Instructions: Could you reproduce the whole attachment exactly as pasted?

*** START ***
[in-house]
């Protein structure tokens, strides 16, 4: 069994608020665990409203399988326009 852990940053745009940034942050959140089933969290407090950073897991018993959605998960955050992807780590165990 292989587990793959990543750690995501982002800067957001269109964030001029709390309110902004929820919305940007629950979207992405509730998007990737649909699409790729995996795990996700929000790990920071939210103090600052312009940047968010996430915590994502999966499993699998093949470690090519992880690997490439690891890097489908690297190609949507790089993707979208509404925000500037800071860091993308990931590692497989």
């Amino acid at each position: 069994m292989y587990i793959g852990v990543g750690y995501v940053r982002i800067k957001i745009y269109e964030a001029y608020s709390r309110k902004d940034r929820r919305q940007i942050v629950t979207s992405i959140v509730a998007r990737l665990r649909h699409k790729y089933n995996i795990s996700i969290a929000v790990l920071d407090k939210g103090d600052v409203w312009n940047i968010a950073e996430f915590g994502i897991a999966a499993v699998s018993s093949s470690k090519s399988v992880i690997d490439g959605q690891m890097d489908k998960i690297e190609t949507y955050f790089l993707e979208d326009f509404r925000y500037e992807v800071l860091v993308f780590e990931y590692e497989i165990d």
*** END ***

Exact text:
[in-house]
């Protein structure tokens, strides 16, 4: 069994608020665990409203399988326009 852990940053745009940034942050959140089933969290407090950073897991018993959605998960955050992807780590165990 292989587990793959990543750690995501982002800067957001269109964030001029709390309110902004929820919305940007629950979207992405509730998007990737649909699409790729995996795990996700929000790990920071939210103090600052312009940047968010996430915590994502999966499993699998093949470690090519992880690997490439690891890097489908690297190609949507790089993707979208509404925000500037800071860091993308990931590692497989």
């Amino acid at each position: 069994m292989y587990i793959g852990v990543g750690y995501v940053r982002i800067k957001i745009y269109e964030a001029y608020s709390r309110k902004d940034r929820r919305q940007i942050v629950t979207s992405i959140v509730a998007r990737l665990r649909h699409k790729y089933n995996i795990s996700i969290a929000v790990l920071d407090k939210g103090d600052v409203w312009n940047i968010a950073e996430f915590g994502i897991a999966a499993v699998s018993s093949s470690k090519s399988v992880i690997d490439g959605q690891m890097d489908k998960i690297e190609t949507y955050f790089l993707e979208d326009f509404r925000y500037e992807v800071l860091v993308f780590e990931y590692e497989i165990d």